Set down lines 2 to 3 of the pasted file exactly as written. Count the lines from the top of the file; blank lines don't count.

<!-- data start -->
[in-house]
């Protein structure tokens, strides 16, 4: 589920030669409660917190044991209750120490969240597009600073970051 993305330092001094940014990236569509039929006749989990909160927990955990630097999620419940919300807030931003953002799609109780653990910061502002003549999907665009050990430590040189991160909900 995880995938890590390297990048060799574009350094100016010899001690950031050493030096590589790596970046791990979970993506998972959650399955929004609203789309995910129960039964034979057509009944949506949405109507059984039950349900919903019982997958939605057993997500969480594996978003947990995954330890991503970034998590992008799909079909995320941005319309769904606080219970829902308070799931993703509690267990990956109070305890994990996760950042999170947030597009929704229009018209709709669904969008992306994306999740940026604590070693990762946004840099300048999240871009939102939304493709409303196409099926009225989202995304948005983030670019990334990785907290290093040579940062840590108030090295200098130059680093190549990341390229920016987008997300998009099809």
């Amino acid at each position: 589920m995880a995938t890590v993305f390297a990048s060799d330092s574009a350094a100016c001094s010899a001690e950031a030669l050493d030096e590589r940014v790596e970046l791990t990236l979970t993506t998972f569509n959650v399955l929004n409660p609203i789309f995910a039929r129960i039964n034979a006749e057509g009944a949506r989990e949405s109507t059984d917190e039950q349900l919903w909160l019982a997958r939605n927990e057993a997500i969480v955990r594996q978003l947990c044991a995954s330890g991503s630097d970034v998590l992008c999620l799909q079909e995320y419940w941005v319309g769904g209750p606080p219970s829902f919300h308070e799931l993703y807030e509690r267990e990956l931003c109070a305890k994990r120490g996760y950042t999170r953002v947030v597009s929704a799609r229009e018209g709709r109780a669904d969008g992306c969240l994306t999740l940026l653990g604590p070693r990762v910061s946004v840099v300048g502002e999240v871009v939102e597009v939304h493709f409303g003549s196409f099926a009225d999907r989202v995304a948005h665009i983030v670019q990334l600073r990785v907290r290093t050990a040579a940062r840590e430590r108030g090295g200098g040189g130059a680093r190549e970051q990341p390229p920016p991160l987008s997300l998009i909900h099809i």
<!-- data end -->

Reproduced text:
């Protein structure tokens, strides 16, 4: 589920030669409660917190044991209750120490969240597009600073970051 993305330092001094940014990236569509039929006749989990909160927990955990630097999620419940919300807030931003953002799609109780653990910061502002003549999907665009050990430590040189991160909900 995880995938890590390297990048060799574009350094100016010899001690950031050493030096590589790596970046791990979970993506998972959650399955929004609203789309995910129960039964034979057509009944949506949405109507059984039950349900919903019982997958939605057993997500969480594996978003947990995954330890991503970034998590992008799909079909995320941005319309769904606080219970829902308070799931993703509690267990990956109070305890994990996760950042999170947030597009929704229009018209709709669904969008992306994306999740940026604590070693990762946004840099300048999240871009939102939304493709409303196409099926009225989202995304948005983030670019990334990785907290290093040579940062840590108030090295200098130059680093190549990341390229920016987008997300998009099809």
């Amino acid at each position: 589920m995880a995938t890590v993305f390297a990048s060799d330092s574009a350094a100016c001094s010899a001690e950031a030669l050493d030096e590589r940014v790596e970046l791990t990236l979970t993506t998972f569509n959650v399955l929004n409660p609203i789309f995910a039929r129960i039964n034979a006749e057509g009944a949506r989990e949405s109507t059984d917190e039950q349900l919903w909160l019982a997958r939605n927990e057993a997500i969480v955990r594996q978003l947990c044991a995954s330890g991503s630097d970034v998590l992008c999620l799909q079909e995320y419940w941005v319309g769904g209750p606080p219970s829902f919300h308070e799931l993703y807030e509690r267990e990956l931003c109070a305890k994990r120490g996760y950042t999170r953002v947030v597009s929704a799609r229009e018209g709709r109780a669904d969008g992306c969240l994306t999740l940026l653990g604590p070693r990762v910061s946004v840099v300048g502002e999240v871009v939102e597009v939304h493709f409303g003549s196409f099926a009225d999907r989202v995304a948005h665009i983030v670019q990334l600073r990785v907290r290093t050990a040579a940062r840590e430590r108030g090295g200098g040189g130059a680093r190549e970051q990341p390229p920016p991160l987008s997300l998009i909900h099809i």